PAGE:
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How to build a resilient governance body that can thrive in a remote environment


How to build a resilient governance body that can thrive in a remote environment


2018year of

The FAS Systems Governance Committee (FSGC) has the goal of facilitating an enterprise-wide approach to acquisition solutions


The Committee has reviewed and provided recommendations on funding totaling over $450M as of September 2020


After Considering the FSGC’s recommendations, the FAS Commissioner approved $330M of the $450M requested thus far

Beyond reviewing funding requests, the FSGC drives a number of other high-impact initiatives, including the monitoring of investments to ensure that they achieve their expected benefits and deliver on their promised value. In addition, the governance body has stood up a subcommittee to explore a more iterative approach to funding multimillion-dollar investments.

Let’s be honest though, good governance is hard. The FSGC is not the first governance committee that the Federal Acquisition Service (FAS) tried to establish; in fact, there have been several attempts prior to 2018. This justifiably led to initial skepticism around the FSGC. Yet, several years- and hundreds of millions of dollars in reviews- later the FSGC has not only shown promise, it has demonstrated tangible success. Moreover, the FSGC was able to seamlessly continue operations even when GSA pivoted to mandatory telework because of COVID-19.

The Solution

What has led to the success of the FSGC? Are there best practices that could be gleaned from the FSGC to provide guidance to other groups looking to establish or enhance their governance efforts? After sitting down with the facilitators of the FSGC, we identified six guiding principles that helped lead to a resilient governance body that is capable of thriving in-person as well as in a remote environment.

Collect recommendations not decisions: The FSGC is an advisory body that conducts reviews and provides recommendations to the FAS Commissioner. However, the governance committee does not hold decision-making authority. Therefore, the body is not constricted in their reviews by the need to come to a “final decision.”

Capture votes in an open spreadsheet rather than an open forum: Meetings (including virtual meetings) are utilized to hold critical conversations and discuss open questions. However, when it comes to voting and providing recommendations, everything happens outside of the meeting. All stakeholders have access to a shared spreadsheet- a simple yet effective tool- that members are asked to complete with their recommendations, ensuring a transparent process. This method allows members the opportunity to reflect after meetings and collaborate as appropriate prior to submitting their recommendations. Keeping voting separate from the meeting, also helps ensure that members do not feel pressured or swayed by who is in attendance. This not only facilitates the voting process; it also helps streamline voting in a telework environment.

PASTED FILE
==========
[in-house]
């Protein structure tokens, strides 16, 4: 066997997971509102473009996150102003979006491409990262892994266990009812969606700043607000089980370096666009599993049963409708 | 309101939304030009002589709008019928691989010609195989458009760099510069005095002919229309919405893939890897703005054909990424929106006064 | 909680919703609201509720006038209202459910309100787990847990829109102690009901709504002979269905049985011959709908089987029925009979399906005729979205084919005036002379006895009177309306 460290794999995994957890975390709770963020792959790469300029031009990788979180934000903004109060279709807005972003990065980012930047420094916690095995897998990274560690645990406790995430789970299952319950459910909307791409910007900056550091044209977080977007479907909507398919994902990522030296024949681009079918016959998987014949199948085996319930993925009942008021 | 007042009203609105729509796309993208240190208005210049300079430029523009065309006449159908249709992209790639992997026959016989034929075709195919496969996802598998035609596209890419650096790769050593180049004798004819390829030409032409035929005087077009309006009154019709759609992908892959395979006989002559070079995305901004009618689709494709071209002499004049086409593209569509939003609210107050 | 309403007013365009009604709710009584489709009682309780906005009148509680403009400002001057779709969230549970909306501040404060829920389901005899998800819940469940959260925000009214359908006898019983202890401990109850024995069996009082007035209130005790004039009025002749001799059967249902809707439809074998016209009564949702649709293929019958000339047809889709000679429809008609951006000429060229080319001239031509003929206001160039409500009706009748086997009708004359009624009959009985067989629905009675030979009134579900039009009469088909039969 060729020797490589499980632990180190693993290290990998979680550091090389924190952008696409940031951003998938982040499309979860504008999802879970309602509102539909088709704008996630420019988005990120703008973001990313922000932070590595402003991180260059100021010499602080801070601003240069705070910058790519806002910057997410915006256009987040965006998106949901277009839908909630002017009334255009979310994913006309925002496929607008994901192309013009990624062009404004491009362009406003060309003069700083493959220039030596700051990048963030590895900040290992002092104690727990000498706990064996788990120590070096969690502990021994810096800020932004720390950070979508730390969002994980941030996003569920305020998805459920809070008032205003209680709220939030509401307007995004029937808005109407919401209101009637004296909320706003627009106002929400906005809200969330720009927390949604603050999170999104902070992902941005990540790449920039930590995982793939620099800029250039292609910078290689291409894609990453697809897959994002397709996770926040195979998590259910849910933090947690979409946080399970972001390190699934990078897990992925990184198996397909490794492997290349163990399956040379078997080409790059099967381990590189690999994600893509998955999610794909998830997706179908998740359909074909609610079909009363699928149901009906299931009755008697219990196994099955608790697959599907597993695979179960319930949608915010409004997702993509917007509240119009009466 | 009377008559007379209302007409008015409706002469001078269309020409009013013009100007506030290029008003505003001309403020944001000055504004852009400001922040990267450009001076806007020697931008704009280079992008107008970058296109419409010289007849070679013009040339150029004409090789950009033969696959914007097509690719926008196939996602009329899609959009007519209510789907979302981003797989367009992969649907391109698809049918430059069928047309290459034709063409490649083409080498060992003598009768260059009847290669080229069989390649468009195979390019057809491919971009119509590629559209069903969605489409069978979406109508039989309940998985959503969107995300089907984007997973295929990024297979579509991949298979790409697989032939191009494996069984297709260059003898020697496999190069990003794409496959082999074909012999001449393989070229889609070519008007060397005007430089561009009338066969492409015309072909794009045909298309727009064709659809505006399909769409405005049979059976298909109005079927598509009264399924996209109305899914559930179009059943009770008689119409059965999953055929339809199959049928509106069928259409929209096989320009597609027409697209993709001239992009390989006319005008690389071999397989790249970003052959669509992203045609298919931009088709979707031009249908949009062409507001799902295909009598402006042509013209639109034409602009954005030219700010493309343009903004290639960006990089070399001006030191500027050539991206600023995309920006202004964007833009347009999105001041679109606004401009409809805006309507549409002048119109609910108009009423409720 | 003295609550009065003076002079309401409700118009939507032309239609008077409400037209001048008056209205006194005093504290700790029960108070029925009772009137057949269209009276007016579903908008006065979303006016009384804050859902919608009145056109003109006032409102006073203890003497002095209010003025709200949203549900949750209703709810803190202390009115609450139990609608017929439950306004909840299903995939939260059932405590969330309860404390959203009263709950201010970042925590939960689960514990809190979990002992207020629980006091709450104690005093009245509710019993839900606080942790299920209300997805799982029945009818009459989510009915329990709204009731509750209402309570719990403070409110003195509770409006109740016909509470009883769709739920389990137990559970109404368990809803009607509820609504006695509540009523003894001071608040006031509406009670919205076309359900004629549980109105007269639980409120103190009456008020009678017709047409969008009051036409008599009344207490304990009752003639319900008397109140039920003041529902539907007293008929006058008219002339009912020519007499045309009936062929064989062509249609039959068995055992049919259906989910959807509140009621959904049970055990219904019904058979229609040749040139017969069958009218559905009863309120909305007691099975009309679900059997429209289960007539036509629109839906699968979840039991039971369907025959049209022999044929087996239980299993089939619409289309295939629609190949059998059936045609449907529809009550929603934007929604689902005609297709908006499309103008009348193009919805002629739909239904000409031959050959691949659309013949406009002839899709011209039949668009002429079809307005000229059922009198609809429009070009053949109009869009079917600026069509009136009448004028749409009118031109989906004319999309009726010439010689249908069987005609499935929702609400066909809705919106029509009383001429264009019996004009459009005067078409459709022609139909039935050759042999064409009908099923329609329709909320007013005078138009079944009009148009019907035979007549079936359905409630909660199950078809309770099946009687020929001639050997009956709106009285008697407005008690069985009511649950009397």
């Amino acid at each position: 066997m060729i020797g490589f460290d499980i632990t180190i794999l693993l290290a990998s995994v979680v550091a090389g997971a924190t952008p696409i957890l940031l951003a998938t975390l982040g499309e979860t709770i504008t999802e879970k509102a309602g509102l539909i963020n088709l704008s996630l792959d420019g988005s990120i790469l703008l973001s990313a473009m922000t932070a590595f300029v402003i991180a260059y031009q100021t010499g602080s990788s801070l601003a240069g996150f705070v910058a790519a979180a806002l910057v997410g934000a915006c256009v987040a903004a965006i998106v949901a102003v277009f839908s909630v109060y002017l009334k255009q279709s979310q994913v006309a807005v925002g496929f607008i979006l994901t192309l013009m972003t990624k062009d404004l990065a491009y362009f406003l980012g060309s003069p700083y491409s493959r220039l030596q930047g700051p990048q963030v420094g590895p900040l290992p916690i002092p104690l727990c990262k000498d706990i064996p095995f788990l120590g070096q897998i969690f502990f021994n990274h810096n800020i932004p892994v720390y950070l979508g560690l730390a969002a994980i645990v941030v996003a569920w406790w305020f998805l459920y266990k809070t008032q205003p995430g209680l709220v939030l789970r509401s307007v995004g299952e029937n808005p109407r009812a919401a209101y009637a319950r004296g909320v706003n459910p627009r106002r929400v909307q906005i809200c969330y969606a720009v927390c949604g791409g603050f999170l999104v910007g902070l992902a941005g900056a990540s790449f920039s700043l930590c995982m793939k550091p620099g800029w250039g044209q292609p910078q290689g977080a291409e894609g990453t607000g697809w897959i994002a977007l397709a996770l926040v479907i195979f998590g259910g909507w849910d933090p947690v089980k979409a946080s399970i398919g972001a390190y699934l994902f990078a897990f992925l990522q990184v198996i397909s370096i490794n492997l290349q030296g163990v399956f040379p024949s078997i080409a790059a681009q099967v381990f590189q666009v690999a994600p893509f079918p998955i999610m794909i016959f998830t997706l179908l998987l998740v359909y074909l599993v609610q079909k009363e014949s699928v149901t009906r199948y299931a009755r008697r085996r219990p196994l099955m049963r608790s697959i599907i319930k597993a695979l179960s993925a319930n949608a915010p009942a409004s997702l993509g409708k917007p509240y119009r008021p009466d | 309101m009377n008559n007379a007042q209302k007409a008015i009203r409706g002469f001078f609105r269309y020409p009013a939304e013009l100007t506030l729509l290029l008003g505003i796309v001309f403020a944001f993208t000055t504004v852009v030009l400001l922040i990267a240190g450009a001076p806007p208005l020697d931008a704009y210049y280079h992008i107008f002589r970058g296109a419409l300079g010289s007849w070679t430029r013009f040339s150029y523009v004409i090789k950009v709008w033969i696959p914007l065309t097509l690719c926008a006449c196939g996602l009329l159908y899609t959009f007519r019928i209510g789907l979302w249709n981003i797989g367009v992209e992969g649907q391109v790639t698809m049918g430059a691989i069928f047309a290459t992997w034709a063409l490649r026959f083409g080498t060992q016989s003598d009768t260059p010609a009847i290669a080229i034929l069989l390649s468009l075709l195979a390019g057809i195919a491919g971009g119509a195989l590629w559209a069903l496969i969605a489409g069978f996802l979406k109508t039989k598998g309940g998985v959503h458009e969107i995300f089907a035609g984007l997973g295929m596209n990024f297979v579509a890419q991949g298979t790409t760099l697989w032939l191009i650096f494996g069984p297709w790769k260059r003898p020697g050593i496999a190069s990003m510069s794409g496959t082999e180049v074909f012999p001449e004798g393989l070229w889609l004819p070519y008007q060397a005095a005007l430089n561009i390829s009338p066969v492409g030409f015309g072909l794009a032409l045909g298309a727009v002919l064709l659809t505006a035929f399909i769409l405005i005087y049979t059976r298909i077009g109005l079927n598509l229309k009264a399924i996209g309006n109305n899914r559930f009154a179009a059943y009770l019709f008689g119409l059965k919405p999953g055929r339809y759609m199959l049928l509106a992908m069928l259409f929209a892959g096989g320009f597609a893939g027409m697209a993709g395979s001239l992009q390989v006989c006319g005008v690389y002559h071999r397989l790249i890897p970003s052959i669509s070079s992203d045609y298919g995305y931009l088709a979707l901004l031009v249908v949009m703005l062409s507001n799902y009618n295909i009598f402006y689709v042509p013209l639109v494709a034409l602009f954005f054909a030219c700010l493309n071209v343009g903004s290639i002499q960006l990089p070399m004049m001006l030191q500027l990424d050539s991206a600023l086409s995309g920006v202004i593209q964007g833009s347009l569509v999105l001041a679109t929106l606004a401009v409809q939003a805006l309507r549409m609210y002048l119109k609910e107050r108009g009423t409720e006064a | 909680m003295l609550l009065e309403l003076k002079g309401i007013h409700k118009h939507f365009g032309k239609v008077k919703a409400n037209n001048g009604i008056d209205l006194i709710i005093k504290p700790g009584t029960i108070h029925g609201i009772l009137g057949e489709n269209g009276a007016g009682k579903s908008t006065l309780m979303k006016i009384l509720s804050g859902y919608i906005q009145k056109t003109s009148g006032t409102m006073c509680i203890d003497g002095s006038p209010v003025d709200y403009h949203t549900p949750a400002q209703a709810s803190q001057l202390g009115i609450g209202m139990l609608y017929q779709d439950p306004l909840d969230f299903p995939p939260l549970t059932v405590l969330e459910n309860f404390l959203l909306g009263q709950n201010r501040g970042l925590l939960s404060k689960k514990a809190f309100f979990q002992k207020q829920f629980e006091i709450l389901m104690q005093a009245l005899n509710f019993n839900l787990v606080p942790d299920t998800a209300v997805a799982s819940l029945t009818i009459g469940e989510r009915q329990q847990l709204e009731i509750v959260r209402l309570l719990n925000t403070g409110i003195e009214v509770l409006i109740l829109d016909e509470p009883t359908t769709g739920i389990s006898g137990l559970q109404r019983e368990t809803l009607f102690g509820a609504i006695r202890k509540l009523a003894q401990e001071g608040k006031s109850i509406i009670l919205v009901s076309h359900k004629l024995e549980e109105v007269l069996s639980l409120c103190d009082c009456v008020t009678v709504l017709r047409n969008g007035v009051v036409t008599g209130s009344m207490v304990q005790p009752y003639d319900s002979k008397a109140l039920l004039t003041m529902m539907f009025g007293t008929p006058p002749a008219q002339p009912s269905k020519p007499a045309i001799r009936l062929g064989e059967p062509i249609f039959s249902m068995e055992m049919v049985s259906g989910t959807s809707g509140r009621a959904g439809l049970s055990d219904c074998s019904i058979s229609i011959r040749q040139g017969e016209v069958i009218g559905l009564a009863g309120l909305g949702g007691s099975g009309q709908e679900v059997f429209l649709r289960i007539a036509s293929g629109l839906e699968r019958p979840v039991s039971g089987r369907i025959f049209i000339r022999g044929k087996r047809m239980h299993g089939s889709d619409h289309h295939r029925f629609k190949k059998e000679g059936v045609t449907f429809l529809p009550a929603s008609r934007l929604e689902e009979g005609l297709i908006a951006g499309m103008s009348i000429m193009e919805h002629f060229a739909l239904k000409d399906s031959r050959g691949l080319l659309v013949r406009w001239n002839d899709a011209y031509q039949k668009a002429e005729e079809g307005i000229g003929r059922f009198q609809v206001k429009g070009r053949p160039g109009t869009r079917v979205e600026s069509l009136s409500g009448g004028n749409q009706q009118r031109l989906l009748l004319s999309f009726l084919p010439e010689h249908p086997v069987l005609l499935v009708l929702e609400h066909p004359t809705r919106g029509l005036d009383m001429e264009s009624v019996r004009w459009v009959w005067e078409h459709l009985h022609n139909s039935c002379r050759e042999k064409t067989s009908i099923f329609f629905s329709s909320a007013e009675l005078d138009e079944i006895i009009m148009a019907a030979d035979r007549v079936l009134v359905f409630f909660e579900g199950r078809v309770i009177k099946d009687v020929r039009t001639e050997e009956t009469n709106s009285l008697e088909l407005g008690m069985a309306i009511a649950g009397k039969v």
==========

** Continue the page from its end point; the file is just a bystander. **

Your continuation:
Maintain individual opinions rather than consensus or majority rule: The FSGC is intentionally structured to include members from disparate business lines, advisory bodies, and regional offices; so it is essential to give everyone a voice at the table. Therefore, all members are expected to express their individual recommendations. A summary of the recommendations and the detailed comments are shared with the FAS Commissioner for a final decision. This structure enables members to dissent, encouraging a break from the status quo and ensuring that individual opinions are heard.

Start with a narrow scope and broaden with experience: When the FSGC was first stood up, it began by only reviewing IT investments. After proving that the committee provides valuable insights, the scope was expanded to also include reviews of non-IT investments. Maintaining a narrower scope initially allowed the FSGC to demonstrate success early on, validating that the body had the right expertise in order to gain buy-in from diverse stakeholders.

Secure executive leadership support: The vocal support of the FAS Commissioner and other members of leadership has been critical to the FSGC’s success. The FAS Commissioner has highlighted the importance of good governance and has acknowledged the value of the FSGC’s recommendations. While it may seem obvious, the importance of executive support cannot be overlooked.

Maintain a dedicated facilitator: Beyond identifying the office responsible for driving the FSGC, a specific individual has been tasked with facilitating the committee. One individual has served as a central resource for stakeholders and has consistently facilitated meetings and high-stakes processes. This structure has enabled central oversight of the FSGC’s strategy, ensuring steadfast, dedicated leadership even during uncertain times. While it may not always be possible to maintain the same facilitator, it is important to ensure that there is always an individual- or a team of individuals- responsible for advancing the vision of the governance body.

Now more than ever, good governance is crucial. Organizations are facing unprecedented uncertainty with quickly evolving strategic priorities, annual budgets, and operating models. While all governance bodies face unique challenges, guiding principles should be clearly articulated at the outset and reassessed periodically to ensure desired outcomes are achieved. Organizations looking to stand up or mature their governance practices can discuss these six best practices as a starting point in determining the approach that works best for them.

*The data used in the creation of the post was retrieved in September 2020

If you have any questions or would like to discuss further, please reach out to


Rachel Shulruf
Engagement Manager
Zachary Marks
Associate Analyst

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